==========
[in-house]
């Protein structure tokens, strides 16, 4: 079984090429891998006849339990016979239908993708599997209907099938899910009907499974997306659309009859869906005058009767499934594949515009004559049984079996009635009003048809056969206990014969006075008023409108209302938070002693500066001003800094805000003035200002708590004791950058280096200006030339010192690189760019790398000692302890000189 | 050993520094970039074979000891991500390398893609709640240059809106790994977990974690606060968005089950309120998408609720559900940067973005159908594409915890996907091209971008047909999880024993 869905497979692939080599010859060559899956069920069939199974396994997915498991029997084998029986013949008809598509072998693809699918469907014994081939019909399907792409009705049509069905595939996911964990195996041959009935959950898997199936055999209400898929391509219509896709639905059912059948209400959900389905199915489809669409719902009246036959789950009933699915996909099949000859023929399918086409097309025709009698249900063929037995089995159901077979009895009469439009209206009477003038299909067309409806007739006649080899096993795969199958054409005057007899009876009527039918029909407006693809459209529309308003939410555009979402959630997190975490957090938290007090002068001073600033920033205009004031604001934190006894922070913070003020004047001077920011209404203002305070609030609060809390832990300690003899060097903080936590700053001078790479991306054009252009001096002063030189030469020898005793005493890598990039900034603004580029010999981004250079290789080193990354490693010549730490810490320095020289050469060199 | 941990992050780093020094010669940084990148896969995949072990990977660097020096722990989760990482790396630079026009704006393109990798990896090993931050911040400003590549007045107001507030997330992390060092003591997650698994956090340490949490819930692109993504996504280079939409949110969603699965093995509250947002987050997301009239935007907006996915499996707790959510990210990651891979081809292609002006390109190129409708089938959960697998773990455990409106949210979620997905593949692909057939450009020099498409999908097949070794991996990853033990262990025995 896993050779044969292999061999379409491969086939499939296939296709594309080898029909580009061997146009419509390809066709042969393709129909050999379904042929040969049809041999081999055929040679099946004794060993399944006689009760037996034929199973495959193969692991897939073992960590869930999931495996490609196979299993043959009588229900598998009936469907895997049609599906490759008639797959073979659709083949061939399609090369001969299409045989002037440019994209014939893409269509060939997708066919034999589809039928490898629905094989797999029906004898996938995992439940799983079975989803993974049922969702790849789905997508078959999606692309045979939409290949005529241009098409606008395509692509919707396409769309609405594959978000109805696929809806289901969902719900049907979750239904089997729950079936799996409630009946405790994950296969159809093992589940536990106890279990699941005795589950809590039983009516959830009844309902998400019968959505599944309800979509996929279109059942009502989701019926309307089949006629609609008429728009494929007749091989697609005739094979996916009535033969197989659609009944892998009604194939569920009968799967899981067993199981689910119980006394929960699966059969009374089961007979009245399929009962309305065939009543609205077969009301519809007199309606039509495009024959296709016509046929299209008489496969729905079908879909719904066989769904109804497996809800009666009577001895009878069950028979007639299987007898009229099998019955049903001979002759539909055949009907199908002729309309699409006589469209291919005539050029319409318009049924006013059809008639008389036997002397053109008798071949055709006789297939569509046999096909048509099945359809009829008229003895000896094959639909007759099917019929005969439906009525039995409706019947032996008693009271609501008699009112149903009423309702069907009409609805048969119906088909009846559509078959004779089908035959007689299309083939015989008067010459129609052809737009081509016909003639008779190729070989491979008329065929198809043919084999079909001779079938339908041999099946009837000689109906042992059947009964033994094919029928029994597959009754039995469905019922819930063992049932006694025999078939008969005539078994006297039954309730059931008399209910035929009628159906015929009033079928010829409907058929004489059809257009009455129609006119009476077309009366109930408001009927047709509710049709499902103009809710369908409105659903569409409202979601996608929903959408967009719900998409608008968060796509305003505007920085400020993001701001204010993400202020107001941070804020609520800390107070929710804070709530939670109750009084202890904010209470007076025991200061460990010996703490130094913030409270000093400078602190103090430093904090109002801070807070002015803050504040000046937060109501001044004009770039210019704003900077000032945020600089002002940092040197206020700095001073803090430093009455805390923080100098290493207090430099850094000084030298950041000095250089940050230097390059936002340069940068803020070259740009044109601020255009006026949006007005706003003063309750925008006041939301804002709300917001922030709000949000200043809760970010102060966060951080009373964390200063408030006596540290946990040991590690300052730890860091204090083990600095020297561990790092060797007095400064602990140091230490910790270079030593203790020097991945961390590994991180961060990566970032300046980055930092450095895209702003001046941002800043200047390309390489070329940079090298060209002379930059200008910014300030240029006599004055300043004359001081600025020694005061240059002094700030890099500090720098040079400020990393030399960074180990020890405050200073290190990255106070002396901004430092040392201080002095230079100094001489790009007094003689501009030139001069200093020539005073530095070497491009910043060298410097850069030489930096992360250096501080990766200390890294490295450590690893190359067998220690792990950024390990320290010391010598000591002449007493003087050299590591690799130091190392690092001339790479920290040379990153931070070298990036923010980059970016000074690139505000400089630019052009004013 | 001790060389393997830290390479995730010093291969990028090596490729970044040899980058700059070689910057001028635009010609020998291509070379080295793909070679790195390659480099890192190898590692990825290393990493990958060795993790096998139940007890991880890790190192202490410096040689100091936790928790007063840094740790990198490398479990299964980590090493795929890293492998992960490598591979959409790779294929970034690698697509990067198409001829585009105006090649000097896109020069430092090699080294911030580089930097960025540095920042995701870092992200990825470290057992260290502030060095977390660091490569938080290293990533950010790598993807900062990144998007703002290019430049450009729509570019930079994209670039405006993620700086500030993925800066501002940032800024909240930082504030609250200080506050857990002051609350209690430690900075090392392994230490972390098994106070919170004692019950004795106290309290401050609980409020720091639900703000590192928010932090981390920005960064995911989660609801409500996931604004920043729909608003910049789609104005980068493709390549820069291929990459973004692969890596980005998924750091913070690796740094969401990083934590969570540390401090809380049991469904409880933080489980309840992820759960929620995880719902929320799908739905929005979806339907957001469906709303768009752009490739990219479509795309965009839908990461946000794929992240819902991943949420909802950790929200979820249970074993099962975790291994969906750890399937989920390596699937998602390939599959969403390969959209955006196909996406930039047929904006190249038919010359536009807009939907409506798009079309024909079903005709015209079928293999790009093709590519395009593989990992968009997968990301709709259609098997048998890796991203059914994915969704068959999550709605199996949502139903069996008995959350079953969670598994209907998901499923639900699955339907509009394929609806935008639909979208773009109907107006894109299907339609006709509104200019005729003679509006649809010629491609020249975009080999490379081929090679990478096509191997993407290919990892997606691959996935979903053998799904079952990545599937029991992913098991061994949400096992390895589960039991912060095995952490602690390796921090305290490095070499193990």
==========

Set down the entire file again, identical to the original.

[in-house]
């Protein structure tokens, strides 16, 4: 079984090429891998006849339990016979239908993708599997209907099938899910009907499974997306659309009859869906005058009767499934594949515009004559049984079996009635009003048809056969206990014969006075008023409108209302938070002693500066001003800094805000003035200002708590004791950058280096200006030339010192690189760019790398000692302890000189 | 050993520094970039074979000891991500390398893609709640240059809106790994977990974690606060968005089950309120998408609720559900940067973005159908594409915890996907091209971008047909999880024993 869905497979692939080599010859060559899956069920069939199974396994997915498991029997084998029986013949008809598509072998693809699918469907014994081939019909399907792409009705049509069905595939996911964990195996041959009935959950898997199936055999209400898929391509219509896709639905059912059948209400959900389905199915489809669409719902009246036959789950009933699915996909099949000859023929399918086409097309025709009698249900063929037995089995159901077979009895009469439009209206009477003038299909067309409806007739006649080899096993795969199958054409005057007899009876009527039918029909407006693809459209529309308003939410555009979402959630997190975490957090938290007090002068001073600033920033205009004031604001934190006894922070913070003020004047001077920011209404203002305070609030609060809390832990300690003899060097903080936590700053001078790479991306054009252009001096002063030189030469020898005793005493890598990039900034603004580029010999981004250079290789080193990354490693010549730490810490320095020289050469060199 | 941990992050780093020094010669940084990148896969995949072990990977660097020096722990989760990482790396630079026009704006393109990798990896090993931050911040400003590549007045107001507030997330992390060092003591997650698994956090340490949490819930692109993504996504280079939409949110969603699965093995509250947002987050997301009239935007907006996915499996707790959510990210990651891979081809292609002006390109190129409708089938959960697998773990455990409106949210979620997905593949692909057939450009020099498409999908097949070794991996990853033990262990025995 896993050779044969292999061999379409491969086939499939296939296709594309080898029909580009061997146009419509390809066709042969393709129909050999379904042929040969049809041999081999055929040679099946004794060993399944006689009760037996034929199973495959193969692991897939073992960590869930999931495996490609196979299993043959009588229900598998009936469907895997049609599906490759008639797959073979659709083949061939399609090369001969299409045989002037440019994209014939893409269509060939997708066919034999589809039928490898629905094989797999029906004898996938995992439940799983079975989803993974049922969702790849789905997508078959999606692309045979939409290949005529241009098409606008395509692509919707396409769309609405594959978000109805696929809806289901969902719900049907979750239904089997729950079936799996409630009946405790994950296969159809093992589940536990106890279990699941005795589950809590039983009516959830009844309902998400019968959505599944309800979509996929279109059942009502989701019926309307089949006629609609008429728009494929007749091989697609005739094979996916009535033969197989659609009944892998009604194939569920009968799967899981067993199981689910119980006394929960699966059969009374089961007979009245399929009962309305065939009543609205077969009301519809007199309606039509495009024959296709016509046929299209008489496969729905079908879909719904066989769904109804497996809800009666009577001895009878069950028979007639299987007898009229099998019955049903001979002759539909055949009907199908002729309309699409006589469209291919005539050029319409318009049924006013059809008639008389036997002397053109008798071949055709006789297939569509046999096909048509099945359809009829008229003895000896094959639909007759099917019929005969439906009525039995409706019947032996008693009271609501008699009112149903009423309702069907009409609805048969119906088909009846559509078959004779089908035959007689299309083939015989008067010459129609052809737009081509016909003639008779190729070989491979008329065929198809043919084999079909001779079938339908041999099946009837000689109906042992059947009964033994094919029928029994597959009754039995469905019922819930063992049932006694025999078939008969005539078994006297039954309730059931008399209910035929009628159906015929009033079928010829409907058929004489059809257009009455129609006119009476077309009366109930408001009927047709509710049709499902103009809710369908409105659903569409409202979601996608929903959408967009719900998409608008968060796509305003505007920085400020993001701001204010993400202020107001941070804020609520800390107070929710804070709530939670109750009084202890904010209470007076025991200061460990010996703490130094913030409270000093400078602190103090430093904090109002801070807070002015803050504040000046937060109501001044004009770039210019704003900077000032945020600089002002940092040197206020700095001073803090430093009455805390923080100098290493207090430099850094000084030298950041000095250089940050230097390059936002340069940068803020070259740009044109601020255009006026949006007005706003003063309750925008006041939301804002709300917001922030709000949000200043809760970010102060966060951080009373964390200063408030006596540290946990040991590690300052730890860091204090083990600095020297561990790092060797007095400064602990140091230490910790270079030593203790020097991945961390590994991180961060990566970032300046980055930092450095895209702003001046941002800043200047390309390489070329940079090298060209002379930059200008910014300030240029006599004055300043004359001081600025020694005061240059002094700030890099500090720098040079400020990393030399960074180990020890405050200073290190990255106070002396901004430092040392201080002095230079100094001489790009007094003689501009030139001069200093020539005073530095070497491009910043060298410097850069030489930096992360250096501080990766200390890294490295450590690893190359067998220690792990950024390990320290010391010598000591002449007493003087050299590591690799130091190392690092001339790479920290040379990153931070070298990036923010980059970016000074690139505000400089630019052009004013 | 001790060389393997830290390479995730010093291969990028090596490729970044040899980058700059070689910057001028635009010609020998291509070379080295793909070679790195390659480099890192190898590692990825290393990493990958060795993790096998139940007890991880890790190192202490410096040689100091936790928790007063840094740790990198490398479990299964980590090493795929890293492998992960490598591979959409790779294929970034690698697509990067198409001829585009105006090649000097896109020069430092090699080294911030580089930097960025540095920042995701870092992200990825470290057992260290502030060095977390660091490569938080290293990533950010790598993807900062990144998007703002290019430049450009729509570019930079994209670039405006993620700086500030993925800066501002940032800024909240930082504030609250200080506050857990002051609350209690430690900075090392392994230490972390098994106070919170004692019950004795106290309290401050609980409020720091639900703000590192928010932090981390920005960064995911989660609801409500996931604004920043729909608003910049789609104005980068493709390549820069291929990459973004692969890596980005998924750091913070690796740094969401990083934590969570540390401090809380049991469904409880933080489980309840992820759960929620995880719902929320799908739905929005979806339907957001469906709303768009752009490739990219479509795309965009839908990461946000794929992240819902991943949420909802950790929200979820249970074993099962975790291994969906750890399937989920390596699937998602390939599959969403390969959209955006196909996406930039047929904006190249038919010359536009807009939907409506798009079309024909079903005709015209079928293999790009093709590519395009593989990992968009997968990301709709259609098997048998890796991203059914994915969704068959999550709605199996949502139903069996008995959350079953969670598994209907998901499923639900699955339907509009394929609806935008639909979208773009109907107006894109299907339609006709509104200019005729003679509006649809010629491609020249975009080999490379081929090679990478096509191997993407290919990892997606691959996935979903053998799904079952990545599937029991992913098991061994949400096992390895589960039991912060095995952490602690390796921090305290490095070499193990």